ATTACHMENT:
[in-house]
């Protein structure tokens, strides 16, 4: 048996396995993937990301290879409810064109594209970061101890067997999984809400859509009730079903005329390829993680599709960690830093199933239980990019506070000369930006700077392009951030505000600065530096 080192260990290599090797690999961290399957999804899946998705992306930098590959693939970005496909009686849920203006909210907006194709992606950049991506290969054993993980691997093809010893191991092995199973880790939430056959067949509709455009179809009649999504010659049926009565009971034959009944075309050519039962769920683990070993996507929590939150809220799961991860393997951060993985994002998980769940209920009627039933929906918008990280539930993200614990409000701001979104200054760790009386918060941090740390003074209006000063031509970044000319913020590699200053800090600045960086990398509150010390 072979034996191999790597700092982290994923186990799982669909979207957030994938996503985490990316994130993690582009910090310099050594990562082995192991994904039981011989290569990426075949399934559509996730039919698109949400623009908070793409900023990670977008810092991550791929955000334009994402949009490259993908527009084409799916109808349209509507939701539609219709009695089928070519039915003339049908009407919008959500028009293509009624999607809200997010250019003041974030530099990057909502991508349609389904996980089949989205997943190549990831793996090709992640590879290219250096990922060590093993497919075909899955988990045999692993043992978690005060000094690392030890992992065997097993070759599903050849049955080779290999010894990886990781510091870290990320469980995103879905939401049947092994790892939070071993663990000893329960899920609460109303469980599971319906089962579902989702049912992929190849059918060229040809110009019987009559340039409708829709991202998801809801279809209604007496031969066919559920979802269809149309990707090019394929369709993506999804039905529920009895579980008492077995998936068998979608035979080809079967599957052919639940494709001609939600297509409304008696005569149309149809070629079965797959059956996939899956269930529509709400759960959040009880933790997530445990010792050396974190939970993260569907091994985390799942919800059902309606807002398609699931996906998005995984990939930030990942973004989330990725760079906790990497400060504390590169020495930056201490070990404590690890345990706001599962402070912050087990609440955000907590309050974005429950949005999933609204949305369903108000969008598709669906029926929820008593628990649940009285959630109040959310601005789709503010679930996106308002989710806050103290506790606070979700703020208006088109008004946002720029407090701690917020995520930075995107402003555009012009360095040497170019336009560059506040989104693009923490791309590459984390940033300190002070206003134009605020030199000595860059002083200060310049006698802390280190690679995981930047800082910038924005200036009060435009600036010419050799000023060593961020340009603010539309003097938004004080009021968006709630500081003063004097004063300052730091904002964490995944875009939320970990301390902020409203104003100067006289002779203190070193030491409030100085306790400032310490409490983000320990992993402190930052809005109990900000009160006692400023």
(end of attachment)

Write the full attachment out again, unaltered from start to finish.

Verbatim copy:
[in-house]
């Protein structure tokens, strides 16, 4: 048996396995993937990301290879409810064109594209970061101890067997999984809400859509009730079903005329390829993680599709960690830093199933239980990019506070000369930006700077392009951030505000600065530096 080192260990290599090797690999961290399957999804899946998705992306930098590959693939970005496909009686849920203006909210907006194709992606950049991506290969054993993980691997093809010893191991092995199973880790939430056959067949509709455009179809009649999504010659049926009565009971034959009944075309050519039962769920683990070993996507929590939150809220799961991860393997951060993985994002998980769940209920009627039933929906918008990280539930993200614990409000701001979104200054760790009386918060941090740390003074209006000063031509970044000319913020590699200053800090600045960086990398509150010390 072979034996191999790597700092982290994923186990799982669909979207957030994938996503985490990316994130993690582009910090310099050594990562082995192991994904039981011989290569990426075949399934559509996730039919698109949400623009908070793409900023990670977008810092991550791929955000334009994402949009490259993908527009084409799916109808349209509507939701539609219709009695089928070519039915003339049908009407919008959500028009293509009624999607809200997010250019003041974030530099990057909502991508349609389904996980089949989205997943190549990831793996090709992640590879290219250096990922060590093993497919075909899955988990045999692993043992978690005060000094690392030890992992065997097993070759599903050849049955080779290999010894990886990781510091870290990320469980995103879905939401049947092994790892939070071993663990000893329960899920609460109303469980599971319906089962579902989702049912992929190849059918060229040809110009019987009559340039409708829709991202998801809801279809209604007496031969066919559920979802269809149309990707090019394929369709993506999804039905529920009895579980008492077995998936068998979608035979080809079967599957052919639940494709001609939600297509409304008696005569149309149809070629079965797959059956996939899956269930529509709400759960959040009880933790997530445990010792050396974190939970993260569907091994985390799942919800059902309606807002398609699931996906998005995984990939930030990942973004989330990725760079906790990497400060504390590169020495930056201490070990404590690890345990706001599962402070912050087990609440955000907590309050974005429950949005999933609204949305369903108000969008598709669906029926929820008593628990649940009285959630109040959310601005789709503010679930996106308002989710806050103290506790606070979700703020208006088109008004946002720029407090701690917020995520930075995107402003555009012009360095040497170019336009560059506040989104693009923490791309590459984390940033300190002070206003134009605020030199000595860059002083200060310049006698802390280190690679995981930047800082910038924005200036009060435009600036010419050799000023060593961020340009603010539309003097938004004080009021968006709630500081003063004097004063300052730091904002964490995944875009939320970990301390902020409203104003100067006289002779203190070193030491409030100085306790400032310490409490983000320990992993402190930052809005109990900000009160006692400023």